updated 11/6/2005 5:22:33 PM ET 2005-11-06T22:22:33

Hurricanes Katrina and Rita decimated city neighborhoods, parishes and livelihoods across Louisiana, and the cost was still rising Sunday as the Legislature headed into a special session to deal with the crisis.

The agenda for the 17-day session runs the gamut, from shifting the oversight of levees to offering tax relief for businesses and residents recovering from the storm.

Overshadowing anything lawmakers do will be the gaping hole in the state budget — a deficit already estimated at nearly $1 billion in an $18.7 billion budget for the 2005-06 fiscal year.

Gov. Kathleen Blanco took an ax to state spending on Saturday, cutting $431 million from state agencies almost across the board, including a $222 million hit to health care services and a $71 million cut in spending on public colleges.

The Legislature could restore that money, but the state constitution still requires a balanced budget, and estimates of lost tax revenue and recovery expenses have been rising.

“State government must work leaner but smarter than ever before,” the Democratic governor said as she set out her plans for the special session.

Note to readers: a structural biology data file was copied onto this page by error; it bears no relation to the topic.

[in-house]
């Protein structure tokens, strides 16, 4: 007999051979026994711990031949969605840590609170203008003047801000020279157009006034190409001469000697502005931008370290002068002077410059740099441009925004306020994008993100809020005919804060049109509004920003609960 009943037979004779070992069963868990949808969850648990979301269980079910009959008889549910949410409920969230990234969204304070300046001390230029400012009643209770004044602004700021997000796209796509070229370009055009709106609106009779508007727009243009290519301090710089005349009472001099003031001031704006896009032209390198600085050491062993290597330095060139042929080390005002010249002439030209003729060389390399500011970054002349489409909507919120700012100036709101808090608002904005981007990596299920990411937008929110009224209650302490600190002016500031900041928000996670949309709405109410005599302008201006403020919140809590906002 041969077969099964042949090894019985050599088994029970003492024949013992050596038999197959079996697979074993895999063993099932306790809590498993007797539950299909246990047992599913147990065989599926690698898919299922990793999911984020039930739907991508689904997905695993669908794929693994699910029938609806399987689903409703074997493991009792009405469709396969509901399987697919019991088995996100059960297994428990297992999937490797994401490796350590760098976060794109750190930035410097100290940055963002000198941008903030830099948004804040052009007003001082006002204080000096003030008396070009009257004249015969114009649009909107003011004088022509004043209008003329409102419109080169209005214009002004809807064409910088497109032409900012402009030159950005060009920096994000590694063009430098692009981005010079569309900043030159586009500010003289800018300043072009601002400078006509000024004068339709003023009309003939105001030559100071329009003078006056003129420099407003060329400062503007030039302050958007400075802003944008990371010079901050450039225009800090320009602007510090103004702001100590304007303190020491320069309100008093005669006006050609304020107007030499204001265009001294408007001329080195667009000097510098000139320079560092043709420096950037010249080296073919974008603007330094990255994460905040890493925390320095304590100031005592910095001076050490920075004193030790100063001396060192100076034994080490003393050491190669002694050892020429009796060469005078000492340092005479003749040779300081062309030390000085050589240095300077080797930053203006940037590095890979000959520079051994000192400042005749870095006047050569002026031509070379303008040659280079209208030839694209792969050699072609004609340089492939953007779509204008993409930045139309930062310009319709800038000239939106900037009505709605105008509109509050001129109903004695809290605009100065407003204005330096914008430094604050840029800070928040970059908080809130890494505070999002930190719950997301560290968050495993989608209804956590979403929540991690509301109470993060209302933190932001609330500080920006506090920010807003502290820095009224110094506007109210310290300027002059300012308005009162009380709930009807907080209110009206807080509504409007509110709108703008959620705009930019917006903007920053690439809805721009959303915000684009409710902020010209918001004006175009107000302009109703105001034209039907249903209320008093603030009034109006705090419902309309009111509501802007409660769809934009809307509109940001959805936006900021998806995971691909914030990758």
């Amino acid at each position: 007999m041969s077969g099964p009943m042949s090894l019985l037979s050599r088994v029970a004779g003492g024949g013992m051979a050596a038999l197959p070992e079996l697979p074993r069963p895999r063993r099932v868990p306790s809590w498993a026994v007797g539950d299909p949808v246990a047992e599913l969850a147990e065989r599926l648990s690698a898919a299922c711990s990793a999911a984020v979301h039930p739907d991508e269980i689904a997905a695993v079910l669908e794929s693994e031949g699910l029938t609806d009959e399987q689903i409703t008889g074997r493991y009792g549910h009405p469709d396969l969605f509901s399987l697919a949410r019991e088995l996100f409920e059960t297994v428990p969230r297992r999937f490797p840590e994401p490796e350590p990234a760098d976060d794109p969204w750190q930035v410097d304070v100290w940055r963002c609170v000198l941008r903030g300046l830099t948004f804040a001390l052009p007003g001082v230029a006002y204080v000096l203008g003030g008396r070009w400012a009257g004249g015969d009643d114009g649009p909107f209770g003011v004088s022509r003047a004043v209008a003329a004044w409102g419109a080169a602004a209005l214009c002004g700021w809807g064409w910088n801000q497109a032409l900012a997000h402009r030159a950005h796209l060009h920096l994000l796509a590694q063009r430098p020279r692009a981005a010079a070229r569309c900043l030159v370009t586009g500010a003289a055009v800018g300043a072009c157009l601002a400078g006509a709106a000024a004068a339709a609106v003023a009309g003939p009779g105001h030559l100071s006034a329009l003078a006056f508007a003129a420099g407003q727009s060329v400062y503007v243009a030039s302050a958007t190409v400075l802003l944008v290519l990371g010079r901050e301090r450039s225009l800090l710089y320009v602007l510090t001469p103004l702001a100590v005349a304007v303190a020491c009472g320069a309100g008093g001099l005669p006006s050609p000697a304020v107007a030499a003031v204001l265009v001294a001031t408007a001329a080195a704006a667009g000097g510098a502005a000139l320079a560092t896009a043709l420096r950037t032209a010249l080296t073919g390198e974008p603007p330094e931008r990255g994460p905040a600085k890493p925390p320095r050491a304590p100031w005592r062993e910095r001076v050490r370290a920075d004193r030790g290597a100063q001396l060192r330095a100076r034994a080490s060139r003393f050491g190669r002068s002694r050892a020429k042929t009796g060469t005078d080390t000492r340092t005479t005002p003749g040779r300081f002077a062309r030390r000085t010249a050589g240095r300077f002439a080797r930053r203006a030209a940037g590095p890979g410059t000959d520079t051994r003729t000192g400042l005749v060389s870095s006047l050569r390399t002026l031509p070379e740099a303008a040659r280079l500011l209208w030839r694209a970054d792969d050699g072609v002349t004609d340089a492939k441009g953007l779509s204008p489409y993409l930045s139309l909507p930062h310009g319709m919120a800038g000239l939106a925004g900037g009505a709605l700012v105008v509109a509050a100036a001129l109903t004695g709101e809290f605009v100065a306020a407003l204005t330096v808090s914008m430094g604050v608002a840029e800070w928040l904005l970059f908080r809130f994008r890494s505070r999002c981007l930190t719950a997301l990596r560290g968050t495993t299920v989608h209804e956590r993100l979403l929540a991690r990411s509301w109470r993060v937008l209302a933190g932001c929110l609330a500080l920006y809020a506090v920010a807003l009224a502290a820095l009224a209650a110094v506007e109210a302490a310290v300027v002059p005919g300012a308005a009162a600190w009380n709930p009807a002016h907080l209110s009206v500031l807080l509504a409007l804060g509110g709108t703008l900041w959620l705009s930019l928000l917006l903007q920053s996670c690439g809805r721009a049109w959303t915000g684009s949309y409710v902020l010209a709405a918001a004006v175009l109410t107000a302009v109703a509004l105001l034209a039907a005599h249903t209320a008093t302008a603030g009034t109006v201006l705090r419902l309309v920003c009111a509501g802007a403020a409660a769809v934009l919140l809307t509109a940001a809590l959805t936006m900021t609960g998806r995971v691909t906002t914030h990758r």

Blanco is asking lawmakers to tap at least $153 million of the state’s “rainy day” fund and borrow money to help the state cope.

She also is backing a statewide building code and unified state oversight of the levee system that provides hurricane protection for New Orleans and other parts of the state.

Katrina hit Louisiana on Aug. 29, damaging levees, flooding large parts of New Orleans and neighboring parishes, and killing at least 1,050 people in the state. On Sept. 24, while thousands of residents were still living in shelters, Rita dealt another blow to the region.

‘Smarter, safer and stronger’
“We cannot simply re-create what those storms destroyed,” Blanco said. “We must make the new Louisiana, smarter, safer and stronger.”

Businesses suffered both from the storms’ damage and the loss of customers, and lawmakers are expected to consider tax breaks during the special session to help them rebuild. Among the possibilities are the removal of a tax on manufacturing machinery bought in the disaster areas, the removal of a corporate franchise tax on new debt in the hurricane-ravaged region, and a cap on the sales taxes businesses pay on utilities.

For residents, the governor is suggesting property tax breaks and a statewide sales tax holiday for one day in December.

Though Blanco initially proposed a limited special session, with a more expanded agenda for a planned special session in January, lawmakers pressured her for more immediate relief efforts. Her framework for the November session mushroomed into dozens of topics that legislators are allowed to consider. Legally, the session must end by Nov. 22.

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